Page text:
Women’s safety is focus of International Transport Forum
Women's Personal Security in Transport in Latin America was the focus of the FIA Foundation and CAF Development Bank of Latin America (CAF) at an official side event at the International Transport Forum in Leipzig, Germany.
The event also launched the summary of a toolkit for cities to help them make their public transport systems gender neutral. The toolkit was devised following the publication of the report ‘Ella se mueve segura’, funded by the FIA Foundation and CAF, which explored women’s personal security on public transport in three cities; Quito, Ecuador; Buenos Aires, Argentina; and Santiago, Chile.
Exploring the challenges and solutions to addressing women’s safety on public transport in Latin America, a high level panel of experts from Latin American cities discussed their challenges and the novel ways they are using best practice from across the world. The event was chaired by Angie Palacios, Gender and Transport Specialist, CAF- Development Bank for Latin America, and the speakers were: María Fernanda Pacheco, President of the Patronato San José Municipal Unit of the City of Quito, Equador; Juanjo Mendez, Secretary of Transportation of the City of Buenos Aires; Angela Beatriz Anzola de Toro, Women´s Secretariat of the Municipality of Bogotá, Colombia; and Sheila Watson, Deputy Director & Director of Environment and Research, the FIA Foundation.
During the standing room only event, Juanjo Mendez described how the findings of the ‘Ella se mueve segura’ report had already helped Buenos Aries review its public transport policies. He said of harassment “we knew it was an issue, but we never knew the scale”, and went on to say that the changes to make the city gender neutral “will benefit women, children and men. It’s universal.” Angela Beatriz Anzola de Toro, described the power technology and smart cities, as well as taking learnings from across the world. She described how the city had replicated a programme in India which monitored women’s movements on public transport to identify areas of risk.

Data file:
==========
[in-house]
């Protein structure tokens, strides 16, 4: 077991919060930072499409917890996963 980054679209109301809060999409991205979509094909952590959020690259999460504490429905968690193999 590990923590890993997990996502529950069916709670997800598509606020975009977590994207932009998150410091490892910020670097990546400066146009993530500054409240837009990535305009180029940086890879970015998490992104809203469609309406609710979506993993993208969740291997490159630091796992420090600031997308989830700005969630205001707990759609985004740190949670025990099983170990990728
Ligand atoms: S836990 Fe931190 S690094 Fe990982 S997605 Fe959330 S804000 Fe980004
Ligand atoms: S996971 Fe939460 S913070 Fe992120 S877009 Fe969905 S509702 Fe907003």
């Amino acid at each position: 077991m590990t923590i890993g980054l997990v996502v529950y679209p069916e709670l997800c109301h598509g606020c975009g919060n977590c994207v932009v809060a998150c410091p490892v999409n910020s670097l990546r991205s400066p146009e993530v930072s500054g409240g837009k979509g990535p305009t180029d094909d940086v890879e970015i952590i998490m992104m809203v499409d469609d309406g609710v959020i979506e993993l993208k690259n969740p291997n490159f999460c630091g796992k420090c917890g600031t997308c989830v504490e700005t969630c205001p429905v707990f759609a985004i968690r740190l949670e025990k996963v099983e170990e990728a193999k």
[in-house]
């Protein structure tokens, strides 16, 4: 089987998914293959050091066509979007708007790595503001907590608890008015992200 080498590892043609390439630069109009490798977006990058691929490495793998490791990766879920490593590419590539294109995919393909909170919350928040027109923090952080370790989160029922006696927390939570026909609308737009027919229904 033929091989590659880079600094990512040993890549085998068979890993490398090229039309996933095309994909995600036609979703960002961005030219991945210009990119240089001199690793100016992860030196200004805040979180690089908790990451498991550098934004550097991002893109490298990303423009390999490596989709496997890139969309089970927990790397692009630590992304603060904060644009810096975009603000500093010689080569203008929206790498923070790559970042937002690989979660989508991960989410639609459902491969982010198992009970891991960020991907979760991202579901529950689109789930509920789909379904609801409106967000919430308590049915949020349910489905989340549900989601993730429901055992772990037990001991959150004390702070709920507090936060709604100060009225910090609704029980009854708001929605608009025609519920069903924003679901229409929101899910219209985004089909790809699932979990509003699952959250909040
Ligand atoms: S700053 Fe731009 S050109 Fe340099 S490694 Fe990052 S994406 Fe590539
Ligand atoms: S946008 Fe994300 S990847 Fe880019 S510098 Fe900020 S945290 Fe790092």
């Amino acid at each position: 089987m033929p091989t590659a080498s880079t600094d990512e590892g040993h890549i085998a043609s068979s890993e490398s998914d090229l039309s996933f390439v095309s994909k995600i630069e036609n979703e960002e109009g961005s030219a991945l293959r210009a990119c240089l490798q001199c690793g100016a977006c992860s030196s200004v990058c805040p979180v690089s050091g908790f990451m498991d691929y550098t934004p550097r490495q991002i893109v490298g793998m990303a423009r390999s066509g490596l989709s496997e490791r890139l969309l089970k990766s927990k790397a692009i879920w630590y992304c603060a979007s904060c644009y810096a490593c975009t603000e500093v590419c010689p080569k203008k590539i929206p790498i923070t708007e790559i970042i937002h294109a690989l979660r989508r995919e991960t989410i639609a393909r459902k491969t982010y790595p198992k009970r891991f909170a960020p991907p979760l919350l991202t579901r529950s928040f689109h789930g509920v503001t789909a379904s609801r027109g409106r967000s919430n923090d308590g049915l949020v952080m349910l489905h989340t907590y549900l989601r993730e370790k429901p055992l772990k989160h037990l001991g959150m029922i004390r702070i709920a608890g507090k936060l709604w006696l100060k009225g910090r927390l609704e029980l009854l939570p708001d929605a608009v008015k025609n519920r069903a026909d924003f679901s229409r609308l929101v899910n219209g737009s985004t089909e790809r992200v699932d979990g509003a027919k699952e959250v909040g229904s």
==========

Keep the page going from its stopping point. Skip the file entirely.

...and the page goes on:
Following the event, Sheila Watson commented: “The enthusiasm and passion of the event, which fitted with the International Transport Forum’s theme of security, shows that gender is finally being recognised as a crucial element of the transport world. Women are more likely to use public transport, and encourage their families to do so, but they are also more willing to seek alternatives if they do not feel safe. If we are to achieve safe, sustainable mobility that’s good for people, economies and the environment alike, then we need to start by making public transport gender neutral, for all our sakes.”
Sheila Watson was also a panellist on the ITF’s special ‘goldfish bowl;’ session on safe and secure transport for women, saying: “Our toolkit from the ‘Ella se mueva segura’ report shows that there are actions cities can, and are, taking. Building transport with a gender focus is a crucial for economic development, sustainable mobility and basic rights - a win-win-win for everyone”